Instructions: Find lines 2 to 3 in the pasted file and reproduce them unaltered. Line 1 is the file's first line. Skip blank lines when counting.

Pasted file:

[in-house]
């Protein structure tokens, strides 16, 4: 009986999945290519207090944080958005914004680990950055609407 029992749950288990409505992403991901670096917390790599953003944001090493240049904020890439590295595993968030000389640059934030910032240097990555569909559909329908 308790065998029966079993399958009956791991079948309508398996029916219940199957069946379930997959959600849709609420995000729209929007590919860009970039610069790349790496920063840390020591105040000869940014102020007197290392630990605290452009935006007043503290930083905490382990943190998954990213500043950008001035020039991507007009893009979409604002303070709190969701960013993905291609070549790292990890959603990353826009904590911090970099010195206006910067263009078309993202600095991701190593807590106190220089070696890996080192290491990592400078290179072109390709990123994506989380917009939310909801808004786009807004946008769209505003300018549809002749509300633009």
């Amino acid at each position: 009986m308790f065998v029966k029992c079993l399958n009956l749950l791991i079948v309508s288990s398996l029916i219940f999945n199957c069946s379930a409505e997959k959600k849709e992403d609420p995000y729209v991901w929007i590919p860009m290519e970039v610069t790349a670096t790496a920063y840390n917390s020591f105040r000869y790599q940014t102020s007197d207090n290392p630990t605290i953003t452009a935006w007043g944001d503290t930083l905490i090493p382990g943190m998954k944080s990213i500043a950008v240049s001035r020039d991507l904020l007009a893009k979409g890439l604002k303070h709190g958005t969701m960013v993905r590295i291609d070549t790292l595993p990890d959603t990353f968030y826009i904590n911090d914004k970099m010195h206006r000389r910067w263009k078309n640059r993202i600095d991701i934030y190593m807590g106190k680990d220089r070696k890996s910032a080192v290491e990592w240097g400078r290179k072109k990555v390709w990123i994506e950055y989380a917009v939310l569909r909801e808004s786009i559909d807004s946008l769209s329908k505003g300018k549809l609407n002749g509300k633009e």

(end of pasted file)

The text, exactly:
């Protein structure tokens, strides 16, 4: 009986999945290519207090944080958005914004680990950055609407 029992749950288990409505992403991901670096917390790599953003944001090493240049904020890439590295595993968030000389640059934030910032240097990555569909559909329908 308790065998029966079993399958009956791991079948309508398996029916219940199957069946379930997959959600849709609420995000729209929007590919860009970039610069790349790496920063840390020591105040000869940014102020007197290392630990605290452009935006007043503290930083905490382990943190998954990213500043950008001035020039991507007009893009979409604002303070709190969701960013993905291609070549790292990890959603990353826009904590911090970099010195206006910067263009078309993202600095991701190593807590106190220089070696890996080192290491990592400078290179072109390709990123994506989380917009939310909801808004786009807004946008769209505003300018549809002749509300633009």
């Amino acid at each position: 009986m308790f065998v029966k029992c079993l399958n009956l749950l791991i079948v309508s288990s398996l029916i219940f999945n199957c069946s379930a409505e997959k959600k849709e992403d609420p995000y729209v991901w929007i590919p860009m290519e970039v610069t790349a670096t790496a920063y840390n917390s020591f105040r000869y790599q940014t102020s007197d207090n290392p630990t605290i953003t452009a935006w007043g944001d503290t930083l905490i090493p382990g943190m998954k944080s990213i500043a950008v240049s001035r020039d991507l904020l007009a893009k979409g890439l604002k303070h709190g958005t969701m960013v993905r590295i291609d070549t790292l595993p990890d959603t990353f968030y826009i904590n911090d914004k970099m010195h206006r000389r910067w263009k078309n640059r993202i600095d991701i934030y190593m807590g106190k680990d220089r070696k890996s910032a080192v290491e990592w240097g400078r290179k072109k990555v390709w990123i994506e950055y989380a917009v939310l569909r909801e808004s786009i559909d807004s946008l769209s329908k505003g300018k549809l609407n002749g509300k633009e």